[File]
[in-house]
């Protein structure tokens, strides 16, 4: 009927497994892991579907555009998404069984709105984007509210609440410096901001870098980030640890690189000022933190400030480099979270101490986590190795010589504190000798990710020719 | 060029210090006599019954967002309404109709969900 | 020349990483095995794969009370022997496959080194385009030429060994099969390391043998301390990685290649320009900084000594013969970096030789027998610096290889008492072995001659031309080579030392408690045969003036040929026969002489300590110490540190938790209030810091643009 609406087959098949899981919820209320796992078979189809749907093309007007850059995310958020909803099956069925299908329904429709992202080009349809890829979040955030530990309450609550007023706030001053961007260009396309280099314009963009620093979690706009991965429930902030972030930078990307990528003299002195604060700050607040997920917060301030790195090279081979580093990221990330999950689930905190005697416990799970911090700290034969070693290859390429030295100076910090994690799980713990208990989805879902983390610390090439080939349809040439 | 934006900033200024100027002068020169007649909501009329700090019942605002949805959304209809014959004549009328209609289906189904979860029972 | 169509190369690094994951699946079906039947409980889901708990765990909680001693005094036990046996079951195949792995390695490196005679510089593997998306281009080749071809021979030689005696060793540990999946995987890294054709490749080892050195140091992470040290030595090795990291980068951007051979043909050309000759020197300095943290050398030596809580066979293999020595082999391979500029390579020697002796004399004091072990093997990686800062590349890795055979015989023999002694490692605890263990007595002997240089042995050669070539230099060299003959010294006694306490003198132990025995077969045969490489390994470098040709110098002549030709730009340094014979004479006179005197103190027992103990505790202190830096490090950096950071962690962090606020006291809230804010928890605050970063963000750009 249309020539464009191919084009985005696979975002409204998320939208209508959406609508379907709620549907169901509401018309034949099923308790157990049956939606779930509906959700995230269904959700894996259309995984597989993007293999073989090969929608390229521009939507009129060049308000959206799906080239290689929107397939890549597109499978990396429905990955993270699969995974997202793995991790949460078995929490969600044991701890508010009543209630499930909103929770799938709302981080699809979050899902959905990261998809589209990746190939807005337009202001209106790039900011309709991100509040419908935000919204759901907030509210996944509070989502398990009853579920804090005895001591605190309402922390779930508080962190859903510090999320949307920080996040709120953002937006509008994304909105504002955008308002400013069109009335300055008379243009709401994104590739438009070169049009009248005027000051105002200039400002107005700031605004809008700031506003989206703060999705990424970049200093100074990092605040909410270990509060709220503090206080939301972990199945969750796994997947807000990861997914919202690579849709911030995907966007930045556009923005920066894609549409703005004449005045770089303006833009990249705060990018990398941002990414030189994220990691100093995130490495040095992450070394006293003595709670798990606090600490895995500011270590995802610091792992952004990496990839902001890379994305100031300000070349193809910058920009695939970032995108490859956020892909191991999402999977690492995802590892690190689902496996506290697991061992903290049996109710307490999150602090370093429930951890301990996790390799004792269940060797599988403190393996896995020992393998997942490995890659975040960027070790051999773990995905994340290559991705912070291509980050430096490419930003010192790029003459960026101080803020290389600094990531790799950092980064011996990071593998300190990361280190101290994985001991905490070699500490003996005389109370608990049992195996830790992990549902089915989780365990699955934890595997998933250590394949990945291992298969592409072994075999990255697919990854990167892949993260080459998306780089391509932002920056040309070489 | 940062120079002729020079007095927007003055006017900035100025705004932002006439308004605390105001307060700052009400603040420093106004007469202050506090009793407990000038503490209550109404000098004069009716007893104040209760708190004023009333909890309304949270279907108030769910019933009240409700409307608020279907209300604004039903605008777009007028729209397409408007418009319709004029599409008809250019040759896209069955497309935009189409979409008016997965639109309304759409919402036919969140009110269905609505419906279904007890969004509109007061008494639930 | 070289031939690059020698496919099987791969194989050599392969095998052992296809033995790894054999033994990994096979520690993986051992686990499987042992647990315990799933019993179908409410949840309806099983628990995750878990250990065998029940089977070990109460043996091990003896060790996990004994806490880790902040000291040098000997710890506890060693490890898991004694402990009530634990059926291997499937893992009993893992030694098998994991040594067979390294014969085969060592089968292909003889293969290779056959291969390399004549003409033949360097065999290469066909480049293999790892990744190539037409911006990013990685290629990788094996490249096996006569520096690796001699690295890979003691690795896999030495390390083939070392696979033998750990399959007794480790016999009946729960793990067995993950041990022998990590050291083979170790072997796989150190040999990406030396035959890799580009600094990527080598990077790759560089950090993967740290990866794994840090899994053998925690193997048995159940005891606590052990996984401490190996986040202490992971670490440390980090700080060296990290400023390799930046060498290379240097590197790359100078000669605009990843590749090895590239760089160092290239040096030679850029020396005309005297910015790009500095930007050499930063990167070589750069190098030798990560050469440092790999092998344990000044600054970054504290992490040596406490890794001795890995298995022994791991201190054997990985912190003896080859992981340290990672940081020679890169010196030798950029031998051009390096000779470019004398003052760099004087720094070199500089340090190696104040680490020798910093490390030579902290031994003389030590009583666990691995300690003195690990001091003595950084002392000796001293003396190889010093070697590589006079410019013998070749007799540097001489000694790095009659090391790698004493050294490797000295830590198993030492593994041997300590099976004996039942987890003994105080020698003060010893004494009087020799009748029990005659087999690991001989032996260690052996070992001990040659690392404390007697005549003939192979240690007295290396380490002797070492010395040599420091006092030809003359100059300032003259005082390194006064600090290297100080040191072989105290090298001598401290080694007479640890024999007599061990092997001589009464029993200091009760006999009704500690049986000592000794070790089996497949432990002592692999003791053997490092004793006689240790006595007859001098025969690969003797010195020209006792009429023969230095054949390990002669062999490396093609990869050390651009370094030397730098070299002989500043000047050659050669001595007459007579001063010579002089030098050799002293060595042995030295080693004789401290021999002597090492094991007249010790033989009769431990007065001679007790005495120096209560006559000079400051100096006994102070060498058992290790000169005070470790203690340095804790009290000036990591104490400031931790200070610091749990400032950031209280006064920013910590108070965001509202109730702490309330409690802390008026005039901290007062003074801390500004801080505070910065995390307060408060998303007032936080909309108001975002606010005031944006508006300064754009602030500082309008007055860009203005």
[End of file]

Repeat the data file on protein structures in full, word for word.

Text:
[in-house]
């Protein structure tokens, strides 16, 4: 009927497994892991579907555009998404069984709105984007509210609440410096901001870098980030640890690189000022933190400030480099979270101490986590190795010589504190000798990710020719 | 060029210090006599019954967002309404109709969900 | 020349990483095995794969009370022997496959080194385009030429060994099969390391043998301390990685290649320009900084000594013969970096030789027998610096290889008492072995001659031309080579030392408690045969003036040929026969002489300590110490540190938790209030810091643009 609406087959098949899981919820209320796992078979189809749907093309007007850059995310958020909803099956069925299908329904429709992202080009349809890829979040955030530990309450609550007023706030001053961007260009396309280099314009963009620093979690706009991965429930902030972030930078990307990528003299002195604060700050607040997920917060301030790195090279081979580093990221990330999950689930905190005697416990799970911090700290034969070693290859390429030295100076910090994690799980713990208990989805879902983390610390090439080939349809040439 | 934006900033200024100027002068020169007649909501009329700090019942605002949805959304209809014959004549009328209609289906189904979860029972 | 169509190369690094994951699946079906039947409980889901708990765990909680001693005094036990046996079951195949792995390695490196005679510089593997998306281009080749071809021979030689005696060793540990999946995987890294054709490749080892050195140091992470040290030595090795990291980068951007051979043909050309000759020197300095943290050398030596809580066979293999020595082999391979500029390579020697002796004399004091072990093997990686800062590349890795055979015989023999002694490692605890263990007595002997240089042995050669070539230099060299003959010294006694306490003198132990025995077969045969490489390994470098040709110098002549030709730009340094014979004479006179005197103190027992103990505790202190830096490090950096950071962690962090606020006291809230804010928890605050970063963000750009 249309020539464009191919084009985005696979975002409204998320939208209508959406609508379907709620549907169901509401018309034949099923308790157990049956939606779930509906959700995230269904959700894996259309995984597989993007293999073989090969929608390229521009939507009129060049308000959206799906080239290689929107397939890549597109499978990396429905990955993270699969995974997202793995991790949460078995929490969600044991701890508010009543209630499930909103929770799938709302981080699809979050899902959905990261998809589209990746190939807005337009202001209106790039900011309709991100509040419908935000919204759901907030509210996944509070989502398990009853579920804090005895001591605190309402922390779930508080962190859903510090999320949307920080996040709120953002937006509008994304909105504002955008308002400013069109009335300055008379243009709401994104590739438009070169049009009248005027000051105002200039400002107005700031605004809008700031506003989206703060999705990424970049200093100074990092605040909410270990509060709220503090206080939301972990199945969750796994997947807000990861997914919202690579849709911030995907966007930045556009923005920066894609549409703005004449005045770089303006833009990249705060990018990398941002990414030189994220990691100093995130490495040095992450070394006293003595709670798990606090600490895995500011270590995802610091792992952004990496990839902001890379994305100031300000070349193809910058920009695939970032995108490859956020892909191991999402999977690492995802590892690190689902496996506290697991061992903290049996109710307490999150602090370093429930951890301990996790390799004792269940060797599988403190393996896995020992393998997942490995890659975040960027070790051999773990995905994340290559991705912070291509980050430096490419930003010192790029003459960026101080803020290389600094990531790799950092980064011996990071593998300190990361280190101290994985001991905490070699500490003996005389109370608990049992195996830790992990549902089915989780365990699955934890595997998933250590394949990945291992298969592409072994075999990255697919990854990167892949993260080459998306780089391509932002920056040309070489 | 940062120079002729020079007095927007003055006017900035100025705004932002006439308004605390105001307060700052009400603040420093106004007469202050506090009793407990000038503490209550109404000098004069009716007893104040209760708190004023009333909890309304949270279907108030769910019933009240409700409307608020279907209300604004039903605008777009007028729209397409408007418009319709004029599409008809250019040759896209069955497309935009189409979409008016997965639109309304759409919402036919969140009110269905609505419906279904007890969004509109007061008494639930 | 070289031939690059020698496919099987791969194989050599392969095998052992296809033995790894054999033994990994096979520690993986051992686990499987042992647990315990799933019993179908409410949840309806099983628990995750878990250990065998029940089977070990109460043996091990003896060790996990004994806490880790902040000291040098000997710890506890060693490890898991004694402990009530634990059926291997499937893992009993893992030694098998994991040594067979390294014969085969060592089968292909003889293969290779056959291969390399004549003409033949360097065999290469066909480049293999790892990744190539037409911006990013990685290629990788094996490249096996006569520096690796001699690295890979003691690795896999030495390390083939070392696979033998750990399959007794480790016999009946729960793990067995993950041990022998990590050291083979170790072997796989150190040999990406030396035959890799580009600094990527080598990077790759560089950090993967740290990866794994840090899994053998925690193997048995159940005891606590052990996984401490190996986040202490992971670490440390980090700080060296990290400023390799930046060498290379240097590197790359100078000669605009990843590749090895590239760089160092290239040096030679850029020396005309005297910015790009500095930007050499930063990167070589750069190098030798990560050469440092790999092998344990000044600054970054504290992490040596406490890794001795890995298995022994791991201190054997990985912190003896080859992981340290990672940081020679890169010196030798950029031998051009390096000779470019004398003052760099004087720094070199500089340090190696104040680490020798910093490390030579902290031994003389030590009583666990691995300690003195690990001091003595950084002392000796001293003396190889010093070697590589006079410019013998070749007799540097001489000694790095009659090391790698004493050294490797000295830590198993030492593994041997300590099976004996039942987890003994105080020698003060010893004494009087020799009748029990005659087999690991001989032996260690052996070992001990040659690392404390007697005549003939192979240690007295290396380490002797070492010395040599420091006092030809003359100059300032003259005082390194006064600090290297100080040191072989105290090298001598401290080694007479640890024999007599061990092997001589009464029993200091009760006999009704500690049986000592000794070790089996497949432990002592692999003791053997490092004793006689240790006595007859001098025969690969003797010195020209006792009429023969230095054949390990002669062999490396093609990869050390651009370094030397730098070299002989500043000047050659050669001595007459007579001063010579002089030098050799002293060595042995030295080693004789401290021999002597090492094991007249010790033989009769431990007065001679007790005495120096209560006559000079400051100096006994102070060498058992290790000169005070470790203690340095804790009290000036990591104490400031931790200070610091749990400032950031209280006064920013910590108070965001509202109730702490309330409690802390008026005039901290007062003074801390500004801080505070910065995390307060408060998303007032936080909309108001975002606010005031944006508006300064754009602030500082309008007055860009203005």